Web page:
Bill Introduced to Repeal Wyoming’s Death Penalty

Bill Introduced to Repeal Wyoming’s Death Penalty

CHEYENNE– Laramie County Representative Jared Olsen (HD-11) and Converse County Senator Brian Boner (SD-02) teamed up this week to introduce legislation that repeals the death penalty in Wyoming.

“While we must continue to be tough on crime and keep victims at the forefront of our minds, the death penalty has been found to be ineffective and expensive,” said Representative Olsen.

“Having the death penalty on the table is a costly endeavor. The Wyoming Public Defender spends approximately $750,000 every year in taxpayer money to staff and fund capital cases,” Representative Olsen continued.

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“Wyoming has not carried out an execution in 27 years and does not have a single inmate on death row, yet we continue to spend hundreds of thousands of dollars every year to maintain the death penalty,” said Senator Boner.

“I believe the availability of a life without parole sentence adequately balances the need to protect public safety while recognizing the need to reduce the strain on taxpayer resources,” Senator Boner added.

Sweetwater County Legislators Cosponsor the Bill

House Bill 145, Death Penalty Repeal-2, was introduced in the Wyoming State Legislature this week by Representative Olsen and Senator Boner.

Speaker Steve Harshman, House Majority Leader Eric Barlow, and House Majority Whip Tyler Lindholm have all signed on as cosponsors.

Sweetwater County Senator Liisa Anselmi-Dalton (SD-12) and Sweetwater County Representative JoAnn Dayton-Selman (HD-17) are among the additional cosponsors of the bill.

Senator Anselmi-Dalton said there are both moral and economic arguments that support the repeal of the death penalty.

“It costs more to prosecute a death penalty case than one in which the death penalty is not invoked,” Senator Anselmi-Dalton said. “The death penalty is not a deterrent to most deadly crime and can be applied unevenly.”

“In addition, there have been death-row inmates who were exonerated by new evidence or enhanced science techniques. For these reasons I have agreed to co-sponsor this legislation,” she added.

Additional bill sponsors include Senator Bill Landen, Senator Stephan Pappas, and Senator Chris Rothfuss along with Representative Landon Brown, Representative Donald Burkhart, Jr., Representative Cathy Connolly, Representative Jamie Flitner, Representative David Miller, Representative Charles Pelkey, Representative Andy Schwartz and Representative Sue Wilson.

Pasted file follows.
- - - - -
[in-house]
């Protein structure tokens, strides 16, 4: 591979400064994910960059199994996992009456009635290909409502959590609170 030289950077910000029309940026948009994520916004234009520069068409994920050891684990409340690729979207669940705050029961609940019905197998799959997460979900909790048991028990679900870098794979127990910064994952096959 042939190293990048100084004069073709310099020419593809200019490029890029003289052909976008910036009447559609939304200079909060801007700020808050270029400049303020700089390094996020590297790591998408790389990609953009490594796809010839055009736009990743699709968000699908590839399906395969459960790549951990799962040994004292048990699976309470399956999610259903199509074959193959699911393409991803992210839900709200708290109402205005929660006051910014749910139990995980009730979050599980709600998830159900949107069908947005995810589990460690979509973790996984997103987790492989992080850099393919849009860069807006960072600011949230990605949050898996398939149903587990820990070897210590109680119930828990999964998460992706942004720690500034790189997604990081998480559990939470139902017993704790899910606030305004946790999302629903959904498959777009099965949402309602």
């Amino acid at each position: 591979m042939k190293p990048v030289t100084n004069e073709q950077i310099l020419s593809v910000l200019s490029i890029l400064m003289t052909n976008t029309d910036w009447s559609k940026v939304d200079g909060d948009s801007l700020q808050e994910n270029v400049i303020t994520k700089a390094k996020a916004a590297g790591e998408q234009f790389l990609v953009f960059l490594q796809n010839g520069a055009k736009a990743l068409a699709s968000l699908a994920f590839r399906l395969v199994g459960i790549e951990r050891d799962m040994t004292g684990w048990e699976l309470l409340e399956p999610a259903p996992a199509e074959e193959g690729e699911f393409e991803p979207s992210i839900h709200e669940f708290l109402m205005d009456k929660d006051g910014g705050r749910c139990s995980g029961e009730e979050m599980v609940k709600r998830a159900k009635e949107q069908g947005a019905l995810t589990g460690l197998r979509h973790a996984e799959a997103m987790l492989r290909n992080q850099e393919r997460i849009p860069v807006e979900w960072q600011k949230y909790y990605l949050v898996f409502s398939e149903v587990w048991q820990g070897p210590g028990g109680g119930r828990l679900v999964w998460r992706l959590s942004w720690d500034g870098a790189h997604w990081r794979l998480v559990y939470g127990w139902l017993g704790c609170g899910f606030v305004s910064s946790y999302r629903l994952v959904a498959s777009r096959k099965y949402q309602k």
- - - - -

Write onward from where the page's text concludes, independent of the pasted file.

Differing Opinions from Sweetwater County Representatives

Sweetwater County Representative Stan Blake (HD-39) said he is in favor of eliminating the death penalty, and he is an “aye vote” as the bill is proposed now.

“I believe that currently there are no persons on death row in Wyoming at this time. It would also save money to the State Public Defenders Office and money savings to Counties as well,” Representative Blake said.

Representative Blake echoed Senator Anselmi-Dalton’s remarks about obtaining new evidence years later.

“There are also many examples of those wrongly accused and sentenced to death and then new evidence is obtained years later,” he said.

However, Sweetwater County Representative Clark Stith (HD-48) said he does not support the bill “in its present form”.

“I believe that capital punishment should be reserved to first degree murder cases where the identity of the perpetrator is not in dispute and there are extreme circumstances, such as acts of terrorism or the murder of a prison guard by an inmate who is already serving a life term,” Representative Stith said.

“As the U.S. Supreme Court has said, society may have a legitimate interest in retribution. Repeal of the death penalty in all cases would go too far,” Representative Stith added.

Legislation Would Make Life Without Parole the Most Severe Sentence in Wyoming

The legislation would repeal the death penalty in Wyoming, making life without parole the most severe sentence available.

The fiscal note on the bill, completed by the nonpartisan Legislative Service Office, estimates the elimination of the death penalty would save the State of Wyoming approximately $750,000 in expenditures in FY2020 alone.